Unveiling the CCP’s Hidden Treasures

Victorio Edades, The Builders, 1928

Victorio Edades, The Builders, 1928

What a pleasure to drive down to the bay area on Sunday afternoons, when Manila’s streets decongest of jeepneys, buses, FXs, and

Solomon Saprid, Penitensiya

Solomon Saprid, Penitensiya

pedestrians.  What a treat to check out the Cultural Center of the Philippines, an unheralded venue of contemporary exhibits, usually by young visual artists.  What a thrill to head down specifically to catch Suddenly Turning Visible:  The Collection at The Center.

As part of the Cultural Center’s 40th anniversary, the show brings out selected pieces from the CCP’s collection of more than 1000 artworks.  Don’t miss this chance to see important pieces from Philippine art

Cesar Legaspi, Games for Three

Cesar Legaspi, Games for Three

history:  The Builders from the 1928 exhibit of Victorio Edades at the Philippine Colombian, Lee Aguinaldo figurative works on canvas, Fernando Amorsolo’s fallen warship lit by a Manila Bay sunset, Solomon Saprid’s Penitensiya. 

David Cortez Medalla, Parables of Friendship

David Cortez Medalla, Parables of Friendship

 

 

 

Arturo Luz, Nightglow, 1960

Arturo Luz, Nightglow, 1960

Danny Dalena, Komedya Sa Pakil, 1990

Danny Dalena, Komedya Sa Pakil, 1990

Bencab, Ang Tao, 1972

Bencab, Ang Tao, 1972

I love the works from the 60s and the 70s that look  just as relevant today:  Nightglow by Arturo Luz from 1960, Ang Kiukok’s Untitled (Junkscape) from 1975, and Galo Ocampo’s Talaba 1 from 1979.  My favorite?  Santi Bose’s An Afternoon in Sampaloc Lake. How interesting to note the influence of these greats on the works of artists exhibiting  today.

Ang Kiukok, Untitled (Junkscape), 1975

Ang Kiukok, Untitled (Junkscape), 1975

Karen Flores now oversees this important collection as head of the CCPs Visual Arts Department, a position held until his death last year by Sid Hildawa

At the foreground, Napoleon Abueva, Harpoon, with Arturo Luz, Nightglow, and  Jose Joya, Dimension of Fear

At the foreground, Napoleon Abueva, Harpoon, with Arturo Luz, Nightglow, and Jose Joya, Dimension of Fear

Santi Bose, An Afternoon in Sampaloc Lake, 1976

Santi Bose, An Afternoon in Sampaloc Lake, 1976

Suddenly Turning Visible:  The Collection at The Center is on view until 23 April 2009 at the Cultural Center of the Philippines (3F). 

 

 

 

 

Jaime De Guzman, Gomburza, 1970

Jaime De Guzman, Gomburza, 1970

Bencab, Tomboy,1984

Bencab, Bakla, 1984

Galo Ocampo, Talaba 1, 1979

Galo Ocampo, Talaba 1, 1979

Lee Aguinaldo, Rembrandt's Delight, 1979

Lee Aguinaldo, Rembrandt's Delight, 1979

Lee Aguinaldo, Illuminated Interior, 1979

Lee Aguinaldo, Illuminated Interior, 1979

Florencio Concepcion, Spherical Red, 1980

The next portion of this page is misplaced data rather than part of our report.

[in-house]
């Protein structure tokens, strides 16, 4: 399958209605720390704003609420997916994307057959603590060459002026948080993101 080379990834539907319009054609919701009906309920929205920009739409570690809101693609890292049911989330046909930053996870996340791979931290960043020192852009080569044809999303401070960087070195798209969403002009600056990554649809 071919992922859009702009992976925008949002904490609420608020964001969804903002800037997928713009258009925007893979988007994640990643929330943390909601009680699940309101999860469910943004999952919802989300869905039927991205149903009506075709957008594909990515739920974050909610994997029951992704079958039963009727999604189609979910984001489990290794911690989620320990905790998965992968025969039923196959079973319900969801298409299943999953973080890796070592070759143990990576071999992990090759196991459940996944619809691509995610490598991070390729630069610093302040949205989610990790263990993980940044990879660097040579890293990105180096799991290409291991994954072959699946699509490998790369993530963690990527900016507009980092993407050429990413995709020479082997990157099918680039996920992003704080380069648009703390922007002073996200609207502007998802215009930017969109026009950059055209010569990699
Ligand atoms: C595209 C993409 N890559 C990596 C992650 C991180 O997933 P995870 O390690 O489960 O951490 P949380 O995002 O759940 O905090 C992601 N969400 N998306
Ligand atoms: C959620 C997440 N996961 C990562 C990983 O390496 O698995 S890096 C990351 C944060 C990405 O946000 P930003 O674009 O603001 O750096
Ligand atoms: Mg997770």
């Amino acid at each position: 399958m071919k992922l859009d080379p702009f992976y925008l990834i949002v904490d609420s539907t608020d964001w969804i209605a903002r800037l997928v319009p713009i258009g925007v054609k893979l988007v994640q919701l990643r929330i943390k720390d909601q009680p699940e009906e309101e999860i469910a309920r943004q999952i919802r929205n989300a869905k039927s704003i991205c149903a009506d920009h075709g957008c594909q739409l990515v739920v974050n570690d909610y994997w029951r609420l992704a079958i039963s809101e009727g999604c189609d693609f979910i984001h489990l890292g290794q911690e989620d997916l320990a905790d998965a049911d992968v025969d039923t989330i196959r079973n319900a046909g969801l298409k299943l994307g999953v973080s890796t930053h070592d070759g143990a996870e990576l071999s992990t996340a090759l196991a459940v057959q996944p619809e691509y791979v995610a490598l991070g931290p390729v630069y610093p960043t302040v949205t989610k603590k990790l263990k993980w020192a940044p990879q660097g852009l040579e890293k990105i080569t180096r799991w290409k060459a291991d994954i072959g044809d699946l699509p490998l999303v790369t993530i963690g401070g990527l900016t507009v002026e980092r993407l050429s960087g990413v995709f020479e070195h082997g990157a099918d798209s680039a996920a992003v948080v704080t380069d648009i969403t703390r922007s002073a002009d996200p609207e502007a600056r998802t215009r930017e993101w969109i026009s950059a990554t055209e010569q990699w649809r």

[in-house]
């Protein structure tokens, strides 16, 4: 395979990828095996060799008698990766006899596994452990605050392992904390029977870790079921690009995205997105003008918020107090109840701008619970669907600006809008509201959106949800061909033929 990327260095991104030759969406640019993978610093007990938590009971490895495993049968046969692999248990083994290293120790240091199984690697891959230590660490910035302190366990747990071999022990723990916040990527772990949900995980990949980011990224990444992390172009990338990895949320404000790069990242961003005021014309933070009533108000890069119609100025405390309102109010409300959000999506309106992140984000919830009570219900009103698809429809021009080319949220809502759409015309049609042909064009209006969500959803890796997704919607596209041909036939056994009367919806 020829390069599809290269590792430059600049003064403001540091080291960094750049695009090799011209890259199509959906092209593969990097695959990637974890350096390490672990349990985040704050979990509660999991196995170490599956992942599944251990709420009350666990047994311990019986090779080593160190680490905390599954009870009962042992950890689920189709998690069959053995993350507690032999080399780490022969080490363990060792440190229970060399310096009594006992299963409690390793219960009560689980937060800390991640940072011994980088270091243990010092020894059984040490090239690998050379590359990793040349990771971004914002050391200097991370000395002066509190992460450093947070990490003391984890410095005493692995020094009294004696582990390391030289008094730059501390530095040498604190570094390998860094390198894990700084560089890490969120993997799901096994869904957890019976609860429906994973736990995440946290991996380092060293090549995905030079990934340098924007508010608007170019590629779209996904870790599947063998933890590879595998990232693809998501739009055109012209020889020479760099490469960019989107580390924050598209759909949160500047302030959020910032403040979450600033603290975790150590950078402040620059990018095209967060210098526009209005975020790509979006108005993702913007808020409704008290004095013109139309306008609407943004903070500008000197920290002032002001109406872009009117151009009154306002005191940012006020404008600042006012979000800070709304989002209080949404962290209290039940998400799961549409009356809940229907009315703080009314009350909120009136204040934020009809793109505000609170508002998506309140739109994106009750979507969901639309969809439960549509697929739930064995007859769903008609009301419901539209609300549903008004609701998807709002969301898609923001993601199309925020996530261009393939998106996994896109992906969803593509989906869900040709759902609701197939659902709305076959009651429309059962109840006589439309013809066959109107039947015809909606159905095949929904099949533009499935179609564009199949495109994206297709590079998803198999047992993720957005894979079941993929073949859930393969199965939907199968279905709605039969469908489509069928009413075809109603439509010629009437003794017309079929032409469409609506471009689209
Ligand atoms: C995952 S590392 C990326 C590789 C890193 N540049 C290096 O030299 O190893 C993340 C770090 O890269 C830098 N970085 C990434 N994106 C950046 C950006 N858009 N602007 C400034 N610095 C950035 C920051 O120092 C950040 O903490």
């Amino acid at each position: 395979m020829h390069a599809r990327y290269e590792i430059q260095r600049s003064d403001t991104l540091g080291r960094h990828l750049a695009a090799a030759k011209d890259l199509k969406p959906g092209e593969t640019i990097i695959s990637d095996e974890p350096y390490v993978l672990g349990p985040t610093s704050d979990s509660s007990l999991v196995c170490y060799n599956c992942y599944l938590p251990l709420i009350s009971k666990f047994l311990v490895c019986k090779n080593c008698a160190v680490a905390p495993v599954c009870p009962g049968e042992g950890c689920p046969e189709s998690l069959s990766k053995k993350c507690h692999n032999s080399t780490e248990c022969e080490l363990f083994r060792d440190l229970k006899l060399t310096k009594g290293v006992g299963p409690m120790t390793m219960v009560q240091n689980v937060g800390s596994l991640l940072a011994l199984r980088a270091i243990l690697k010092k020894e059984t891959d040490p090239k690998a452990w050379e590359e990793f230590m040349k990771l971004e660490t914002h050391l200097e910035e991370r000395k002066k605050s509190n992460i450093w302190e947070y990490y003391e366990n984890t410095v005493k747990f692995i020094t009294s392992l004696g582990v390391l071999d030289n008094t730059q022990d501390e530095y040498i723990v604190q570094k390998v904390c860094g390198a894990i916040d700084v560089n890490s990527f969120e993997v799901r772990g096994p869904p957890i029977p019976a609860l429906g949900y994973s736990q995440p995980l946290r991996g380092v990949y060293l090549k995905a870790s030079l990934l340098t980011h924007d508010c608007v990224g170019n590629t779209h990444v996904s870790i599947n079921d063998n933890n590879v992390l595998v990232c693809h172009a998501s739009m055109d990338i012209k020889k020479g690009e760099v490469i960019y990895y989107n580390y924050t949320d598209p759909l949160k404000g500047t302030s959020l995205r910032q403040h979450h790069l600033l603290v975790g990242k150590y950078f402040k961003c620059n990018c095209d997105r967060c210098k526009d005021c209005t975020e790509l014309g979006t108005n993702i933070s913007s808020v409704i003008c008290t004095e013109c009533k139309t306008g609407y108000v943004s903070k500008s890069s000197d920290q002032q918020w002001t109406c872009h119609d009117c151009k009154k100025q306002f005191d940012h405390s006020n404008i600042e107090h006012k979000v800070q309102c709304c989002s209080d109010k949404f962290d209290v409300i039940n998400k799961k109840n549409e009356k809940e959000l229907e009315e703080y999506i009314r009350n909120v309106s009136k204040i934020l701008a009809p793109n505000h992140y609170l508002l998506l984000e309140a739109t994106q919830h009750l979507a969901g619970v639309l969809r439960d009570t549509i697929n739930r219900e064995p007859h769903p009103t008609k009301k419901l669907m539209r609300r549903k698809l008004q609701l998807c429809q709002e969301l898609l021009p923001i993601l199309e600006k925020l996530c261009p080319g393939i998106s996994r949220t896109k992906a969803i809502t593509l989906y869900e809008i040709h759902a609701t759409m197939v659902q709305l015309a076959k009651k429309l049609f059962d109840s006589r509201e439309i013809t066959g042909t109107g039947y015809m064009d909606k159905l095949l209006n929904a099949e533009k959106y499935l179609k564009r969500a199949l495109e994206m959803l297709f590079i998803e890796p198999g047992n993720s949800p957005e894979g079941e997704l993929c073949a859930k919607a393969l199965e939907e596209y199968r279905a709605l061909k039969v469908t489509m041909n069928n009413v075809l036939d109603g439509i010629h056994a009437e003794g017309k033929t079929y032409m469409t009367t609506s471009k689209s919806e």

Florencio Concepcion, Spherical Red, 1980

Fernando Zobel, Untitled

Fernando Zobel, Untitled

Eduardo Castrillo, Epiphyte, 1970

Eduardo Castrillo, Epiphyte, 1970

J. Elizalde Navarro, Homage to Botong

J. Elizalde Navarro, Homage to Botong

HR Ocampo, Homage to Diego Silang

HR Ocampo, Homage to Diego Silang

Malang, Church With Yellow Background, 1975 and Angelito Antonio, Anting-Anting, 1971

Malang, Church With Yellow Background, 1975 and Angelito Antonio, Anting-Anting, 1971

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6 Responses to Unveiling the CCP’s Hidden Treasures

  1. Dawn Atienza says:

    Congratulations to Patrick, Karen and Jun and the CCP team for a wonderful and focused show. Maganda.

  2. yeyey villame aka ur art moma says:

    does this show even had a catalogue? i just feel kids today dont have a sense of their own art history because of this lack.

  3. yeyey villame aka ur art moma says:

    the only thing that makes me come to ccp is to see jaime de guzman’s paintings which looked more like a 70s death metal album cover, not your typical shchmaltzy SR agit prop. it might be interesting to trace the roots of “low brow” art in manila through these de guzman pieces but it might be too presumptuous since ive yet to know more also about de guzman’s other works which im trying to looking for. where are the books for such? is he even still alive? and does he even listen to metal or even read the swamp thing?

  4. yeyey villame aka ur art moma says:

    the fact that the de guzman pieces were made in the 70s is awesome since it still looks very contemporary with its “dating jeprox” that is also quite reminiscent of some of romeo lee’s paintings. as compared to the works of say, hr ocampo, which has a very dated, textbook feel.

  5. manilaartblogger says:

    I saw recent work by Jaime de Guzman at the Ateneo Art Auction (held in October 2009), and felt very disappointed. They were two pieces made just for the auction and they looked more like Amorsolo’s than Jaime de Guzman’s. Pastoral scenes, one with a rural damsel, if I remember right. Too bad. Perhaps his reality is different now. I believe he lives in Quezon.

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